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Jan 18th, 2011 Training

Today is the first day of classes for the semester, and in the process of course orientation I learned the clinical experience is intended to provide me with a specific number of a handful of tasks.  I should have figured this out last semester since the instructor keeps saying we need to think in terms of experiences rather than in hours of clinical.  So I spent the last half hour reviewing my files and counting experiences.

I was surprised.  I’ve met my graduation requirement for antepartum visits, but need to get more initial obstetric visits and a lot more well-woman visits.  I was glad I kept track, now I know where to focus my time this semester and my preceptors can help me meet this goal.

When I was teaching and doing doula work, I eventually developed a method to keep track of how many families I worked with and what I did with/for them.  But I didn’t start out that way.  It was too bad, because I lost significant numbers that helped to show my experience.  Even more unfortunate, I haven’t gone through to figure out how many families I worked with.  But still, I have the files.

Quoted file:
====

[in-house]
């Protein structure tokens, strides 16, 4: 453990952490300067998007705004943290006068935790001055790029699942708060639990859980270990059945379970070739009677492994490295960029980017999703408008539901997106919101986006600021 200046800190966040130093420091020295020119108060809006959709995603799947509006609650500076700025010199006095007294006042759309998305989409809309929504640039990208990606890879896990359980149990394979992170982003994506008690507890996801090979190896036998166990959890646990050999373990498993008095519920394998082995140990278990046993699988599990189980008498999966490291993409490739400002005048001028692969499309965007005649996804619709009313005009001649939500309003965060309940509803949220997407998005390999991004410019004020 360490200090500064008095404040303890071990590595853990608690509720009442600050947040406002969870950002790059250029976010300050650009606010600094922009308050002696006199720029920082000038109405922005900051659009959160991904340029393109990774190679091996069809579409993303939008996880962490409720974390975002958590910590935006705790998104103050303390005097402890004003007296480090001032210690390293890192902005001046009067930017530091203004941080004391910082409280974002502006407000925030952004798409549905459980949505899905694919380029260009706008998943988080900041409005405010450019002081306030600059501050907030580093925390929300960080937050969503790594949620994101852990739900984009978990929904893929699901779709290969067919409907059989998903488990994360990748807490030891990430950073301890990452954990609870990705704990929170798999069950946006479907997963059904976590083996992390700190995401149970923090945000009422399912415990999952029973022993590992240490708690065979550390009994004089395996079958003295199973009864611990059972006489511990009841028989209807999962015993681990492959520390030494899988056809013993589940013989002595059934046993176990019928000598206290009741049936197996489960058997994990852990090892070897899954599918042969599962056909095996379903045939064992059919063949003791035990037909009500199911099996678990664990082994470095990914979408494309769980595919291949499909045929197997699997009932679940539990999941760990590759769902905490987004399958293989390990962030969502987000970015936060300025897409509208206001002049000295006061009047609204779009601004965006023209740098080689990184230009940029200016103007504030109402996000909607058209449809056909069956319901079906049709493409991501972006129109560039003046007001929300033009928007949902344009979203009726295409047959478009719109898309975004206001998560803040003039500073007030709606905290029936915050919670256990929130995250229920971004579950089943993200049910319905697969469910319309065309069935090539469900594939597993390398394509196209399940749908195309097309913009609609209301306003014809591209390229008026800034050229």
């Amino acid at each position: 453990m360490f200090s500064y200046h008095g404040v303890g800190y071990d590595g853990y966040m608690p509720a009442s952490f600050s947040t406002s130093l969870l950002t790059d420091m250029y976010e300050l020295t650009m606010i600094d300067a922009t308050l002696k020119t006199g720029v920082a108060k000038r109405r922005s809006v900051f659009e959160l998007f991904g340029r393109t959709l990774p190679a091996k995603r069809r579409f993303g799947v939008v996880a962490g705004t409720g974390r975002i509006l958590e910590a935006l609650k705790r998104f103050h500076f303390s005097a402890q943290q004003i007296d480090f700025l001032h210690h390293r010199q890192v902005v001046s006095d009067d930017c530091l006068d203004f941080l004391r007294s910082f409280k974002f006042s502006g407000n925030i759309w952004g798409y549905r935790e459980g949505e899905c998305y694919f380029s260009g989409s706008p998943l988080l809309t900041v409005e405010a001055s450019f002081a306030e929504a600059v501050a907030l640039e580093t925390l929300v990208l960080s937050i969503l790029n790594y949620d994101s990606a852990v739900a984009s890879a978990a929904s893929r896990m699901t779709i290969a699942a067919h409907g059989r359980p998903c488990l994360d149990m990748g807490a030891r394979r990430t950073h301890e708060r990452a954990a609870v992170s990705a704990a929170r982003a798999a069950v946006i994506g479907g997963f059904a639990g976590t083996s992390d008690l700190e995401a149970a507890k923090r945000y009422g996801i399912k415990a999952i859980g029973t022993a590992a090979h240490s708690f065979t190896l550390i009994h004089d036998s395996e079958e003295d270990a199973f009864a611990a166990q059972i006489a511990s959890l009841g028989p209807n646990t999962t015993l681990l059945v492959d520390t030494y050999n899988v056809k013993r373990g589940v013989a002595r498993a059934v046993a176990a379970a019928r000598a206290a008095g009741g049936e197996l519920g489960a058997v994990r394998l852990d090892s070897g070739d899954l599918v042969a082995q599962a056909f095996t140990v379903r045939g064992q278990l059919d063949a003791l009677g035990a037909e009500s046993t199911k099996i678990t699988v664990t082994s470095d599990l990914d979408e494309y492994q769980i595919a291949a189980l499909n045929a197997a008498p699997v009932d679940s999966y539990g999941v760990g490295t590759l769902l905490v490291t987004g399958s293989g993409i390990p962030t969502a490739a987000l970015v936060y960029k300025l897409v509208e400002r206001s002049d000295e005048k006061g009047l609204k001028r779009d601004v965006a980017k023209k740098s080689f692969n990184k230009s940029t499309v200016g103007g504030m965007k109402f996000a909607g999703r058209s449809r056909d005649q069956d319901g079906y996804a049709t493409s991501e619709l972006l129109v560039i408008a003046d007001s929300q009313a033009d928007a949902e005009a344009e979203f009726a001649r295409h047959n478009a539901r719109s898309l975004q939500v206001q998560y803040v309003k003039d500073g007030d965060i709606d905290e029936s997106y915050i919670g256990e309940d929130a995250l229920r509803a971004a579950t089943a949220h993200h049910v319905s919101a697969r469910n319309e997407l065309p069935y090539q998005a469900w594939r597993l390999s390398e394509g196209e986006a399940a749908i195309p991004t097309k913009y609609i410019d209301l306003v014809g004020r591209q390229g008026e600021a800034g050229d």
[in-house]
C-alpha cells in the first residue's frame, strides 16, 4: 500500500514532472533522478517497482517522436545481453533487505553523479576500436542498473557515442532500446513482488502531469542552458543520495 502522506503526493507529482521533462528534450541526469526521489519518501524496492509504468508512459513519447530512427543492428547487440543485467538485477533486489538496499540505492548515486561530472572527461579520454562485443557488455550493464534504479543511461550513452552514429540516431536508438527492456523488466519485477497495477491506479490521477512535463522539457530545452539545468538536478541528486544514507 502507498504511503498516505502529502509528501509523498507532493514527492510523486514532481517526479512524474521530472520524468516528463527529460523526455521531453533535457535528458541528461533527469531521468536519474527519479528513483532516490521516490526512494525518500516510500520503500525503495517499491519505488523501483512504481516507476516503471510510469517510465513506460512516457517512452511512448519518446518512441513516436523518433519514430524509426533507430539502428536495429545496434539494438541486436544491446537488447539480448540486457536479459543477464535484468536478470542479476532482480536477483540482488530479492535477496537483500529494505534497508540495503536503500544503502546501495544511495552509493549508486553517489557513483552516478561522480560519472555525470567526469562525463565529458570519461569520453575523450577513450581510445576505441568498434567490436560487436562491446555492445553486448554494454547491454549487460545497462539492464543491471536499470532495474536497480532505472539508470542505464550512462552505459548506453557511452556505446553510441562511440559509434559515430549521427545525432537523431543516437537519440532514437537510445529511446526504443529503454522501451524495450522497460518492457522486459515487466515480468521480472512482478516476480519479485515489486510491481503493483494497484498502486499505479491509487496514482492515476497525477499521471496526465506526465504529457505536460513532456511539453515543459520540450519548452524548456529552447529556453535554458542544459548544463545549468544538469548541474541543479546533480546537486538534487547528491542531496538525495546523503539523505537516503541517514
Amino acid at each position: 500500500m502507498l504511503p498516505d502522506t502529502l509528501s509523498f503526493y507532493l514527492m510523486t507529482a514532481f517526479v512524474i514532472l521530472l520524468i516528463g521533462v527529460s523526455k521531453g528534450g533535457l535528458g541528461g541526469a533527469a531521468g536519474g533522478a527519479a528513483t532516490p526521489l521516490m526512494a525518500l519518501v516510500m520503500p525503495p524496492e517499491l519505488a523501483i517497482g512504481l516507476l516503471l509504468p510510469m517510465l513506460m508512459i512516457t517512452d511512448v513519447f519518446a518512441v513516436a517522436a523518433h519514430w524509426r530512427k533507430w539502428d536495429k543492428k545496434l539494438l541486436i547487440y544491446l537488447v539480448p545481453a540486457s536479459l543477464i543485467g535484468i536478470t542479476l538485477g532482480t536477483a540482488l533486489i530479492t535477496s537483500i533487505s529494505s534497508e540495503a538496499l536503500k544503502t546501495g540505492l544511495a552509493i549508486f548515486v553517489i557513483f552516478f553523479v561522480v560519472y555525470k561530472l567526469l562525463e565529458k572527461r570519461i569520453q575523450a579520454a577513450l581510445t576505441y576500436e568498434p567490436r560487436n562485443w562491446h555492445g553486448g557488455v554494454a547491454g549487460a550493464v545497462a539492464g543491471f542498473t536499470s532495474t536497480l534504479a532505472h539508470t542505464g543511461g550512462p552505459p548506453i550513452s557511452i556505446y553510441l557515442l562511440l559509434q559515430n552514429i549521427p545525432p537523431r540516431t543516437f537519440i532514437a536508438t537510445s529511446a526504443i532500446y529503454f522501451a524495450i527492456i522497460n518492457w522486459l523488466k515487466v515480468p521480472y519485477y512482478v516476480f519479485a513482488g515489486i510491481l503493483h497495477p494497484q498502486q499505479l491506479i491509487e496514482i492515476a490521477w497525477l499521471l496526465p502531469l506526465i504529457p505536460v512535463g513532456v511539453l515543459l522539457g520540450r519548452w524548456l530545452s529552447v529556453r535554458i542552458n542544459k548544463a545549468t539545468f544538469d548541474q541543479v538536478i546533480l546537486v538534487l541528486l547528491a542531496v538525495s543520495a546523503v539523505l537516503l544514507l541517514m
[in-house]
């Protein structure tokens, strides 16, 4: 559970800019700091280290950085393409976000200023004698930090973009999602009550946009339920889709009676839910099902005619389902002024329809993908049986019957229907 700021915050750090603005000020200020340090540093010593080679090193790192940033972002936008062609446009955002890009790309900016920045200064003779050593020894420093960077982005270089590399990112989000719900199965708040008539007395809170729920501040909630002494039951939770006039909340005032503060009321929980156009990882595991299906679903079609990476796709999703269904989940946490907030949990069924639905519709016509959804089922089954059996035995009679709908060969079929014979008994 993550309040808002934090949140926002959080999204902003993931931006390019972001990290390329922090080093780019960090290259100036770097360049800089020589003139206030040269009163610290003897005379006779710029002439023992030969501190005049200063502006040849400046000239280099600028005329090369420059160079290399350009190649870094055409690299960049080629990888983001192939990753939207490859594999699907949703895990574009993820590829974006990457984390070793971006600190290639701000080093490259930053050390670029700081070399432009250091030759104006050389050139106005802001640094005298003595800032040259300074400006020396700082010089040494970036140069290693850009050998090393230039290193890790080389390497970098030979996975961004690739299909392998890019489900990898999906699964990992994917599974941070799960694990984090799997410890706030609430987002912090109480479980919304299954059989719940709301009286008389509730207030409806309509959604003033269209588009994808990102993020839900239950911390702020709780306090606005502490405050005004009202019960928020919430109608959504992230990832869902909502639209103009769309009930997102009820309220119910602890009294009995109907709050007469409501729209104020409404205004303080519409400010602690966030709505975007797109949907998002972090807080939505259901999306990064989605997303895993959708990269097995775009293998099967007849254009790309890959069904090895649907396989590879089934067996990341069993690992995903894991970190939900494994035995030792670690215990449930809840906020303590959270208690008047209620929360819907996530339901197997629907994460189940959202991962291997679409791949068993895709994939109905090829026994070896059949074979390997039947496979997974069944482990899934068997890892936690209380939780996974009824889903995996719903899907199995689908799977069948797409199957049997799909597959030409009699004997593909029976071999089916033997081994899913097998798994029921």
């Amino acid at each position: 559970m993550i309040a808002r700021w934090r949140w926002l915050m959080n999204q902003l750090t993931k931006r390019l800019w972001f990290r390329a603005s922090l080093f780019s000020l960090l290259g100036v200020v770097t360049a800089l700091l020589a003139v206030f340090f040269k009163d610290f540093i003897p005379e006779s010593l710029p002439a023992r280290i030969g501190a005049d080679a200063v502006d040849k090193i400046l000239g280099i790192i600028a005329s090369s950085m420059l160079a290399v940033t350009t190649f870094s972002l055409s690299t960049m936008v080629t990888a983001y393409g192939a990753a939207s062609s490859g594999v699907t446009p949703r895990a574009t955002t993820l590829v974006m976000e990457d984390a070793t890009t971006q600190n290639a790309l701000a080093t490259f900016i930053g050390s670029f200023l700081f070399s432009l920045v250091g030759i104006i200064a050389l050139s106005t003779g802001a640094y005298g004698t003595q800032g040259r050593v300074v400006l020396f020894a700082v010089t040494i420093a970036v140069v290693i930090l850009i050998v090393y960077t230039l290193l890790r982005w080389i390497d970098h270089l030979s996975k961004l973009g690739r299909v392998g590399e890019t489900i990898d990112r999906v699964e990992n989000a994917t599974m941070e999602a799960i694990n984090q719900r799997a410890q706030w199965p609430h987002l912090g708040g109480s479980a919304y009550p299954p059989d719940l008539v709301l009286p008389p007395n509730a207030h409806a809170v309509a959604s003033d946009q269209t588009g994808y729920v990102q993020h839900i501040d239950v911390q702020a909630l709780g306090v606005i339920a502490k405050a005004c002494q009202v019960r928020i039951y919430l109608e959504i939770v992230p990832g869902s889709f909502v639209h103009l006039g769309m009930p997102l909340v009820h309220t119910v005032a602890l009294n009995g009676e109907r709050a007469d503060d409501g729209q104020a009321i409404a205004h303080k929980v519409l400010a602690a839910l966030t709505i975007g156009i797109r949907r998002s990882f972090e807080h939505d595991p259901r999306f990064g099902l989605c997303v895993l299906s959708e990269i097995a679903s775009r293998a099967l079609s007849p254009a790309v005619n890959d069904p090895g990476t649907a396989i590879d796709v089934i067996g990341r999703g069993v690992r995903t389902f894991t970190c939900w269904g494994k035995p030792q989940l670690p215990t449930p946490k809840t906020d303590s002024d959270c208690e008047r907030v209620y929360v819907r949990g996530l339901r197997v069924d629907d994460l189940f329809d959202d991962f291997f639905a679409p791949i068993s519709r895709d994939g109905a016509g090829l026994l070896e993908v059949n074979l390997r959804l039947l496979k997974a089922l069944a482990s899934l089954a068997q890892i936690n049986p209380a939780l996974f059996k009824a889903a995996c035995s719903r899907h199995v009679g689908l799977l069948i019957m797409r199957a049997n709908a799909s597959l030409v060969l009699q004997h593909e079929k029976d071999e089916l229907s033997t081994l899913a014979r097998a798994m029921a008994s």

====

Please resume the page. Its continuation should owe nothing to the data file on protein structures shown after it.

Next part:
So here is a task for you: Create a form that allows you to keep track of the families you work with.  It should have at minimum the date or days you meet, who the family is and what you do with them.  Then keep track.

I’m a bit sad I thought of this after the semester started. It would not have taken too long for me to put this information into Outlook using user fields and then I would have a database I could reference.  I need to do some work with my contact files soon anyway, maybe I will enter all the information – or at least create the fields so I can slowly enter the information. The numbers would be interesting even if they are incomplete.

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Jennifer Vanderlaan CNM MPH is the author of the BirthingNaturally.net website. She has been working with expectant families since 2000, training doulas, childbirth educators, and midwives. She has worked with midwives in Central America and Sub-Saharan Africa. Her interest in public health grew in 2010, and she is now a PhD student learning to become a producer of knowledge.

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